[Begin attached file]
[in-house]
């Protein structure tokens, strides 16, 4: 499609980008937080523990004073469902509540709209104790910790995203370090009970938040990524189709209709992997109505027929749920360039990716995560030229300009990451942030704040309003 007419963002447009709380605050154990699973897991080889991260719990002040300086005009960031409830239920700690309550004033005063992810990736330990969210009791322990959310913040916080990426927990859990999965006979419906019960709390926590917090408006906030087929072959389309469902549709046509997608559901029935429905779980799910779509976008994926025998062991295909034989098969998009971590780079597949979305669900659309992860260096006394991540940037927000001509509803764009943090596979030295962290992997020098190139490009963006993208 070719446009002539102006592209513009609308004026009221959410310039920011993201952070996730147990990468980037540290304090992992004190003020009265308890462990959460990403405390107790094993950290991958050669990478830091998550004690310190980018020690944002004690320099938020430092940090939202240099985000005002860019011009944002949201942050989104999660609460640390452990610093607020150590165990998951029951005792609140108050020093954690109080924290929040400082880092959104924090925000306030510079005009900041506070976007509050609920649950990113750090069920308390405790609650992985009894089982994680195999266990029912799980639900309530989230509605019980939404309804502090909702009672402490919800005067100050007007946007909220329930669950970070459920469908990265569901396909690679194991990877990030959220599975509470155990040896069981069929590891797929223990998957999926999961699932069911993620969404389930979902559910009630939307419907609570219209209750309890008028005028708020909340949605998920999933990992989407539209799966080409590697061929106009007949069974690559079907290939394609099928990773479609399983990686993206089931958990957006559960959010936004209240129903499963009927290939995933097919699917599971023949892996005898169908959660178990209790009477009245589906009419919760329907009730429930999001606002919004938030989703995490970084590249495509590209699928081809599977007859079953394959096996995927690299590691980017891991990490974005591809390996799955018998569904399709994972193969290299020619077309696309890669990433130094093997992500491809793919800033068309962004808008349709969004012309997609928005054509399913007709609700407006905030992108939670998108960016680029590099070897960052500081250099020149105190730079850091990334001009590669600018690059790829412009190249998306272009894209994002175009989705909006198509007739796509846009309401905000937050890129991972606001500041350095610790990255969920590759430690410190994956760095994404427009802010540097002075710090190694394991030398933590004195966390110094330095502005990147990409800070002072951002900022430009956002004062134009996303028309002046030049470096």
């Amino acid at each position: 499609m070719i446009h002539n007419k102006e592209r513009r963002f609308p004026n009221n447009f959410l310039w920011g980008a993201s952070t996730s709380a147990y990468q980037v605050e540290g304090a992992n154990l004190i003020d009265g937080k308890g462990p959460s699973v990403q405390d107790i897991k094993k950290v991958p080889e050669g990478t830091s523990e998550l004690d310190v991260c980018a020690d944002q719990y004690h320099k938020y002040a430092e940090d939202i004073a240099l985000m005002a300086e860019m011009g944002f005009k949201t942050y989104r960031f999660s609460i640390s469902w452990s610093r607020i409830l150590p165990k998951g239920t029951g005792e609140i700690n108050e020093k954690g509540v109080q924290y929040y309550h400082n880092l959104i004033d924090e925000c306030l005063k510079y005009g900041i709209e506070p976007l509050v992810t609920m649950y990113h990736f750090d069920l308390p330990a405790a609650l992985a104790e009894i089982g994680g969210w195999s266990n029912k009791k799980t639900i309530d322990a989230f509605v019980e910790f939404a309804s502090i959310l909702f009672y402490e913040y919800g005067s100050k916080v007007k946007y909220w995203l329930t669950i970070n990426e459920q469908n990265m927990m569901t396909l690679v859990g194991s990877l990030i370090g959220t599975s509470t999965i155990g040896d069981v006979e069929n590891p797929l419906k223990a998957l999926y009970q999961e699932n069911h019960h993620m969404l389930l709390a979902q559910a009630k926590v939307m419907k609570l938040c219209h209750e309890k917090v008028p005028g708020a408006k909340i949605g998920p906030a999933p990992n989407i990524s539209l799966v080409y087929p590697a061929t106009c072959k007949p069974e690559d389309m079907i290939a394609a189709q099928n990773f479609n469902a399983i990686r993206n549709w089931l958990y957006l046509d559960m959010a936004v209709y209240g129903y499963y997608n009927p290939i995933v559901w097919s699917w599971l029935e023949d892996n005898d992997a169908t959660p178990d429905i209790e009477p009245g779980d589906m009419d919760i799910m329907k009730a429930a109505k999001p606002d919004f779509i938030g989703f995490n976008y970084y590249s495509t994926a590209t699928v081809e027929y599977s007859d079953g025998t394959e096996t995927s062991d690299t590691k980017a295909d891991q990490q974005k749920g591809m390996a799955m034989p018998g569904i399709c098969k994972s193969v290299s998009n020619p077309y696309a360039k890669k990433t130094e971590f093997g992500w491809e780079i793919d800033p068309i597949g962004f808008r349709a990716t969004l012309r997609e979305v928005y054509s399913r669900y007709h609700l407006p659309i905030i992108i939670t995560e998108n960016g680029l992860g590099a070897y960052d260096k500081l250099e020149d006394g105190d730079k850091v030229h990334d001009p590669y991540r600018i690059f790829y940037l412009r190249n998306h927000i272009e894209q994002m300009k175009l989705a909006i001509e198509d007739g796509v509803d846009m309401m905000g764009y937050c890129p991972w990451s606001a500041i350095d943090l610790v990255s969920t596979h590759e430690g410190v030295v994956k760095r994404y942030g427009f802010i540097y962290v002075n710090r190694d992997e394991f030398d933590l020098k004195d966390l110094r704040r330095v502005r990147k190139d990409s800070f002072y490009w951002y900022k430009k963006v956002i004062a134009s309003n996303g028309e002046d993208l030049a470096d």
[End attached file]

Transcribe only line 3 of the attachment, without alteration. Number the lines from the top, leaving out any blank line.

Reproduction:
């Amino acid at each position: 499609m070719i446009h002539n007419k102006e592209r513009r963002f609308p004026n009221n447009f959410l310039w920011g980008a993201s952070t996730s709380a147990y990468q980037v605050e540290g304090a992992n154990l004190i003020d009265g937080k308890g462990p959460s699973v990403q405390d107790i897991k094993k950290v991958p080889e050669g990478t830091s523990e998550l004690d310190v991260c980018a020690d944002q719990y004690h320099k938020y002040a430092e940090d939202i004073a240099l985000m005002a300086e860019m011009g944002f005009k949201t942050y989104r960031f999660s609460i640390s469902w452990s610093r607020i409830l150590p165990k998951g239920t029951g005792e609140i700690n108050e020093k954690g509540v109080q924290y929040y309550h400082n880092l959104i004033d924090e925000c306030l005063k510079y005009g900041i709209e506070p976007l509050v992810t609920m649950y990113h990736f750090d069920l308390p330990a405790a609650l992985a104790e009894i089982g994680g969210w195999s266990n029912k009791k799980t639900i309530d322990a989230f509605v019980e910790f939404a309804s502090i959310l909702f009672y402490e913040y919800g005067s100050k916080v007007k946007y909220w995203l329930t669950i970070n990426e459920q469908n990265m927990m569901t396909l690679v859990g194991s990877l990030i370090g959220t599975s509470t999965i155990g040896d069981v006979e069929n590891p797929l419906k223990a998957l999926y009970q999961e699932n069911h019960h993620m969404l389930l709390a979902q559910a009630k926590v939307m419907k609570l938040c219209h209750e309890k917090v008028p005028g708020a408006k909340i949605g998920p906030a999933p990992n989407i990524s539209l799966v080409y087929p590697a061929t106009c072959k007949p069974e690559d389309m079907i290939a394609a189709q099928n990773f479609n469902a399983i990686r993206n549709w089931l958990y957006l046509d559960m959010a936004v209709y209240g129903y499963y997608n009927p290939i995933v559901w097919s699917w599971l029935e023949d892996n005898d992997a169908t959660p178990d429905i209790e009477p009245g779980d589906m009419d919760i799910m329907k009730a429930a109505k999001p606002d919004f779509i938030g989703f995490n976008y970084y590249s495509t994926a590209t699928v081809e027929y599977s007859d079953g025998t394959e096996t995927s062991d690299t590691k980017a295909d891991q990490q974005k749920g591809m390996a799955m034989p018998g569904i399709c098969k994972s193969v290299s998009n020619p077309y696309a360039k890669k990433t130094e971590f093997g992500w491809e780079i793919d800033p068309i597949g962004f808008r349709a990716t969004l012309r997609e979305v928005y054509s399913r669900y007709h609700l407006p659309i905030i992108i939670t995560e998108n960016g680029l992860g590099a070897y960052d260096k500081l250099e020149d006394g105190d730079k850091v030229h990334d001009p590669y991540r600018i690059f790829y940037l412009r190249n998306h927000i272009e894209q994002m300009k175009l989705a909006i001509e198509d007739g796509v509803d846009m309401m905000g764009y937050c890129p991972w990451s606001a500041i350095d943090l610790v990255s969920t596979h590759e430690g410190v030295v994956k760095r994404y942030g427009f802010i540097y962290v002075n710090r190694d992997e394991f030398d933590l020098k004195d966390l110094r704040r330095v502005r990147k190139d990409s800070f002072y490009w951002y900022k430009k963006v956002i004062a134009s309003n996303g028309e002046d993208l030049a470096d």